Craft Public Relations president Lisa Pasquin said she felt uneasy about publicly disclosing the agency’s salary bands on LinkedIn this week.
“I felt sick to my stomach putting it out there,” she said. “I started this company seven-and-a-half years ago, and this might be the hardest thing I’ve done in those seven-and-a-half years.”
The 32-person agency has been disclosing salary both internally and in its job postings since 2021, and Pasquin wasn’t worried that people would view its salary structure as being out-of-line with industry norms. “It wasn’t a fear that we’ve got salary totally wrong,” she said.
Instead, she said, her anxiety was borne out of the idea that job-seekers, and women in particular, have been conditioned to think that talking about money is a major taboo, which in turn has been a well-documented contributor to the gender pay gap.
When presented with the salary question in a job interview, for example, women typically ask for about 3% less than their male counterparts. The so-called “ask gap” can ultimately lead to a woman making hundreds of thousands of dollars less than a male counterpart over the course of their career.
“It’s a deep-rooted cultural norm that we don’t talk about money, and that’s a big part of what we’re trying to change by putting [the salary information] out there,” said Pasquin.
A lack of salary transparency means that applicants are often at a disadvantage, forced to place a value on their worth that could potentially be lower than they deserve.
It’s unfair to put that responsibility on a job-seeker, she said Pasquin. “We absolutely know how much this role is worth, and there’s no reason we can’t tell people that… In the economic climate we have today, earning potential and salaries matter, and I think it’s okay to admit that.”
One of the key reasons she chose to disclose Craft’s salary bands in advance of Equal Pay Day (March 7) is to take steps towards closing the pay gap.
According to OECD data, there is an average 16.7% gap between the annual median earnings of women and men in Canada. It’s not as bad as Korea, where the difference is an eye-popping 31.1%, but it trails other countries including Australia (15.3%), the United Kingdom (14.3%) and France (11.8%).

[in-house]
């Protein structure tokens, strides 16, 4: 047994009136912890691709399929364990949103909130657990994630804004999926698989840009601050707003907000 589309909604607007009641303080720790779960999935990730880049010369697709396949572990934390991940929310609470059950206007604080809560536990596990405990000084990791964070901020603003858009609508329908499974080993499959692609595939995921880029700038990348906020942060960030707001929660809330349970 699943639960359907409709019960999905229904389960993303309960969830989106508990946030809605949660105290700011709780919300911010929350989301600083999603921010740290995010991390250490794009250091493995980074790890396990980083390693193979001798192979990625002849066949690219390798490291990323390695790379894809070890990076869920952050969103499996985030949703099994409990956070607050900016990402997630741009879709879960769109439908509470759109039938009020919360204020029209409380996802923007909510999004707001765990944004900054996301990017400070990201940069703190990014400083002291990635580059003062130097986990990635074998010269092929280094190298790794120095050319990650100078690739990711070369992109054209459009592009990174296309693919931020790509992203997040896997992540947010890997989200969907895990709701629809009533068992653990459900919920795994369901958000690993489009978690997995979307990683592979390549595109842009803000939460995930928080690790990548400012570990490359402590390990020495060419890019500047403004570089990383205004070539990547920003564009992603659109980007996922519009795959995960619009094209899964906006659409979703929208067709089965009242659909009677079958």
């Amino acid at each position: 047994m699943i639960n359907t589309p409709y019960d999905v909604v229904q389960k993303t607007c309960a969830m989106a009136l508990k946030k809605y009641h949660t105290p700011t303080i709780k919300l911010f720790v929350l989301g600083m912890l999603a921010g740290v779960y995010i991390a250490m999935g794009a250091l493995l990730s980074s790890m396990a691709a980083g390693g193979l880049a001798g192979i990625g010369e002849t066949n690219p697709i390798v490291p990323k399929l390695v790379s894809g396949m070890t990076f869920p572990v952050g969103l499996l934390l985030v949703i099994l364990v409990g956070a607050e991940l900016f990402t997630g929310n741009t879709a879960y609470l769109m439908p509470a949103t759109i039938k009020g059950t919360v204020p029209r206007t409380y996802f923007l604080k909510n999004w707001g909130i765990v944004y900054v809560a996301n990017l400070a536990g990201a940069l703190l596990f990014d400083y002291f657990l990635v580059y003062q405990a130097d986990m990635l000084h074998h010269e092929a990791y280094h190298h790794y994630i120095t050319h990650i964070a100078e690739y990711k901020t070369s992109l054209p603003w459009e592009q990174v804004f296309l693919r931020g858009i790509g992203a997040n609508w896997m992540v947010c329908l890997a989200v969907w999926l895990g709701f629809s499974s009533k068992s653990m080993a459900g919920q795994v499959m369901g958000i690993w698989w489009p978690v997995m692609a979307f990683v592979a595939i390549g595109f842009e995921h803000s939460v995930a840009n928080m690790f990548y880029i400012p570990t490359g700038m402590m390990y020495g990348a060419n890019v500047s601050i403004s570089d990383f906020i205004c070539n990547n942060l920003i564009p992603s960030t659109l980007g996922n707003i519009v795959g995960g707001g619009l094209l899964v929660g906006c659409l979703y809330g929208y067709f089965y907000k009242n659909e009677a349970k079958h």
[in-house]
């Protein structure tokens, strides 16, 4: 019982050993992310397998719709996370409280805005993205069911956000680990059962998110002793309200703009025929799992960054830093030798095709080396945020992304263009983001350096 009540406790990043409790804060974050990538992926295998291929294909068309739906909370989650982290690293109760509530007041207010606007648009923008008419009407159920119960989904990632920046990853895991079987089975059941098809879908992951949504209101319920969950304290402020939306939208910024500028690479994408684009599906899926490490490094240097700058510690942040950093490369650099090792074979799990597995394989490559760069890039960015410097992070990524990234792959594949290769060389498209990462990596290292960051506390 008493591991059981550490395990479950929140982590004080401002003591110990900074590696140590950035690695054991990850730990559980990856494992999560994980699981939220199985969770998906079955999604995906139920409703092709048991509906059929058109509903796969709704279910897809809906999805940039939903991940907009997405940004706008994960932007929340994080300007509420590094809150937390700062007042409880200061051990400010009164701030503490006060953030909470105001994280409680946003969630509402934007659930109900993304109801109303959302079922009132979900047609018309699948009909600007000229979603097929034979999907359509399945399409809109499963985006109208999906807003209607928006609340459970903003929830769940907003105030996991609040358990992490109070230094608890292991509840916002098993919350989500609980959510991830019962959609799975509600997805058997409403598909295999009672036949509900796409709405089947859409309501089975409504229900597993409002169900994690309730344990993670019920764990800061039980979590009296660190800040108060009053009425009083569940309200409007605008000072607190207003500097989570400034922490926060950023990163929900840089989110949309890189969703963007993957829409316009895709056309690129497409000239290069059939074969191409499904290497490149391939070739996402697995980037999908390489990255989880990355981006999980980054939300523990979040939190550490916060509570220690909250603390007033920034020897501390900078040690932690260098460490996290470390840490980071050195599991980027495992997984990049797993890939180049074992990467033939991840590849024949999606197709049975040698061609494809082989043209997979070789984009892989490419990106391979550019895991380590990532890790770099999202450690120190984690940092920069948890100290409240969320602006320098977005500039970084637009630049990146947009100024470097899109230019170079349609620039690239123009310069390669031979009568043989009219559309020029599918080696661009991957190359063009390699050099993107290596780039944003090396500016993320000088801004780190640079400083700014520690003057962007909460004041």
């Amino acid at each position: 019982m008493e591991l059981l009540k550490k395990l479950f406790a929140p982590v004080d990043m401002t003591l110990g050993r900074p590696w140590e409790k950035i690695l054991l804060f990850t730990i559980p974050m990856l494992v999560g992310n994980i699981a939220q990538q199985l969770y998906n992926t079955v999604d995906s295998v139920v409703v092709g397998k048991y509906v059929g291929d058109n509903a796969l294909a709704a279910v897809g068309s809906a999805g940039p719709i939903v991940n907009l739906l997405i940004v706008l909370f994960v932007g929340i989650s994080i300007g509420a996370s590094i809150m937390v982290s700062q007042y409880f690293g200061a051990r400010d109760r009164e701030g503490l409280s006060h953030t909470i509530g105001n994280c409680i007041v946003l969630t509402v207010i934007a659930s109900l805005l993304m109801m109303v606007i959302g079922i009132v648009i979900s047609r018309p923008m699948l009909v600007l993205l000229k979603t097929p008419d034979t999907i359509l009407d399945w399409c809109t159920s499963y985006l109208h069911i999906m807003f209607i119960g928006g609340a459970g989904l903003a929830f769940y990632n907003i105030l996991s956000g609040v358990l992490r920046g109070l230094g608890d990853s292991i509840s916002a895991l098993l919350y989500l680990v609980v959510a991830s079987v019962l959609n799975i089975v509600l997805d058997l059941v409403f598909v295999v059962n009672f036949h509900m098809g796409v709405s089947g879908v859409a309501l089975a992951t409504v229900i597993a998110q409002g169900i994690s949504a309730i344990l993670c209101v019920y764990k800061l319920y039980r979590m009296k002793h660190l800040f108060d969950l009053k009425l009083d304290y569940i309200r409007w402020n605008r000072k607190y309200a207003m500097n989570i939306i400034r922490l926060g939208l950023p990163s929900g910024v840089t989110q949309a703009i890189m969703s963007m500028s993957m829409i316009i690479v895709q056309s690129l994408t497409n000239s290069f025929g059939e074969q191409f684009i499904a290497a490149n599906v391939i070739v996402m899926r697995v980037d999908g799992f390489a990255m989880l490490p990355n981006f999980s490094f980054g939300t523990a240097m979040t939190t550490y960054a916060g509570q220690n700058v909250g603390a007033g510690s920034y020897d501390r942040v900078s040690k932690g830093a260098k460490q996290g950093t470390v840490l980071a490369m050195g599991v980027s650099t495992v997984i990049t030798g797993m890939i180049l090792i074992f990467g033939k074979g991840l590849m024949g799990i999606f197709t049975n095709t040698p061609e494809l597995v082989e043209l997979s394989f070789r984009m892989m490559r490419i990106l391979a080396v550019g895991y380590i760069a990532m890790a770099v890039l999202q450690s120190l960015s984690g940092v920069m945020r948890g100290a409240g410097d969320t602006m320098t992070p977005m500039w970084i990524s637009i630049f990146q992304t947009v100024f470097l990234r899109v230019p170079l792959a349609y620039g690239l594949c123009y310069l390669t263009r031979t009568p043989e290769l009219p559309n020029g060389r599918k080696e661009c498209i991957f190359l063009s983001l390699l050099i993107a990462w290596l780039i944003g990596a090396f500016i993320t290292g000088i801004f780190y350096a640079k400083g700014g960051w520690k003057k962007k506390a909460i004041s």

According to the Canadian Women’s Foundation, there is also a pronounced difference between white men and racialized women, with the latter making, on average, 59.3% of what white men make. According to the CWF, it will take 267.6 years to close the economic gender gap worldwide, if present trends continue.
And in a 2021 study, the World Federation of Advertisers found what it called “strong evidence” of a gender pay gap in Canada, with women making 5% less than men in executive and c-suite positions, a number that rises to 20% at trainee and junior executive ranks.
The CWF, meanwhile, has put forward salary transparency as one of its three “bold steps” towards closing the gender pay gap, saying that “transparency needs to be addressed at every level of the pay scale in every profession.”
Sarah Kaplan, a business professor at the University of Toronto’s Rotman School of Management, told CBC last year that salary transparency has been shown to help close the gender and wage gap. “People don’t ask for a salary that’s lower than the wage band, and they know what the maximum could be,” she said.
While some respondents on Craft’s LinkedIn post questioned the $25,000 difference in the salary range for a position like senior account manager ($75,000 to $100,000), Pasquin said it reflects the fact that people are going to grow within a specific role.
“You might be a senior account manager for two or three years, [so] we felt it was important that people have the opportunity to grow financially in any given role,” she said. Someone newly promoted to the role might come in at the stated low end of $75,000, but move into the $100,000 tier as they progress through the position.
There have been growing calls for salary transparency around the world, with reports saying it has been shown to make workers more motivated, lead to them working harder, and being more productive.
It can also help attract employees, said Pasquin. Craft received five job applications in the wake of publicly posting its salary bands.